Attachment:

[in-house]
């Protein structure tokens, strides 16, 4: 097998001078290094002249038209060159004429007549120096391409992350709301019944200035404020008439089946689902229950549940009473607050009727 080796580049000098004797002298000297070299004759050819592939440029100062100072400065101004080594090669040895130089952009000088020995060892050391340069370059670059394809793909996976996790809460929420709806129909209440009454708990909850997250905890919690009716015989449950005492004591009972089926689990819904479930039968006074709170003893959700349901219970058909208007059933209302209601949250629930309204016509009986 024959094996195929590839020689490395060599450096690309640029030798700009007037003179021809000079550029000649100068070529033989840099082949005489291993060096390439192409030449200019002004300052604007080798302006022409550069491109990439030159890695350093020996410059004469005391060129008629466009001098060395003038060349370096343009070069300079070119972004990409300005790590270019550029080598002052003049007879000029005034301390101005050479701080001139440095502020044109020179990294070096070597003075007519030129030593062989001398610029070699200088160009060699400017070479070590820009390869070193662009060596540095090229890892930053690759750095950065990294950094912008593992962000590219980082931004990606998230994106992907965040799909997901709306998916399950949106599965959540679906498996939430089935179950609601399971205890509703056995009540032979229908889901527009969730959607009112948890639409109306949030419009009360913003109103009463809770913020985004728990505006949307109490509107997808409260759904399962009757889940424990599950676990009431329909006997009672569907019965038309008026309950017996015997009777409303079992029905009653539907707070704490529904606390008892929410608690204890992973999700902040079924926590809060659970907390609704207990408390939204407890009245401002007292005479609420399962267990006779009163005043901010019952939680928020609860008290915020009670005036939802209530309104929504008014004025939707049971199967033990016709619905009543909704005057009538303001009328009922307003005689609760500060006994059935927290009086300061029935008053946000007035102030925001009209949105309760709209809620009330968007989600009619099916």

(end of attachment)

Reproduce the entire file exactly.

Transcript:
[in-house]
């Protein structure tokens, strides 16, 4: 097998001078290094002249038209060159004429007549120096391409992350709301019944200035404020008439089946689902229950549940009473607050009727 080796580049000098004797002298000297070299004759050819592939440029100062100072400065101004080594090669040895130089952009000088020995060892050391340069370059670059394809793909996976996790809460929420709806129909209440009454708990909850997250905890919690009716015989449950005492004591009972089926689990819904479930039968006074709170003893959700349901219970058909208007059933209302209601949250629930309204016509009986 024959094996195929590839020689490395060599450096690309640029030798700009007037003179021809000079550029000649100068070529033989840099082949005489291993060096390439192409030449200019002004300052604007080798302006022409550069491109990439030159890695350093020996410059004469005391060129008629466009001098060395003038060349370096343009070069300079070119972004990409300005790590270019550029080598002052003049007879000029005034301390101005050479701080001139440095502020044109020179990294070096070597003075007519030129030593062989001398610029070699200088160009060699400017070479070590820009390869070193662009060596540095090229890892930053690759750095950065990294950094912008593992962000590219980082931004990606998230994106992907965040799909997901709306998916399950949106599965959540679906498996939430089935179950609601399971205890509703056995009540032979229908889901527009969730959607009112948890639409109306949030419009009360913003109103009463809770913020985004728990505006949307109490509107997808409260759904399962009757889940424990599950676990009431329909006997009672569907019965038309008026309950017996015997009777409303079992029905009653539907707070704490529904606390008892929410608690204890992973999700902040079924926590809060659970907390609704207990408390939204407890009245401002007292005479609420399962267990006779009163005043901010019952939680928020609860008290915020009670005036939802209530309104929504008014004025939707049971199967033990016709619905009543909704005057009538303001009328009922307003005689609760500060006994059935927290009086300061029935008053946000007035102030925001009209949105309760709209809620009330968007989600009619099916």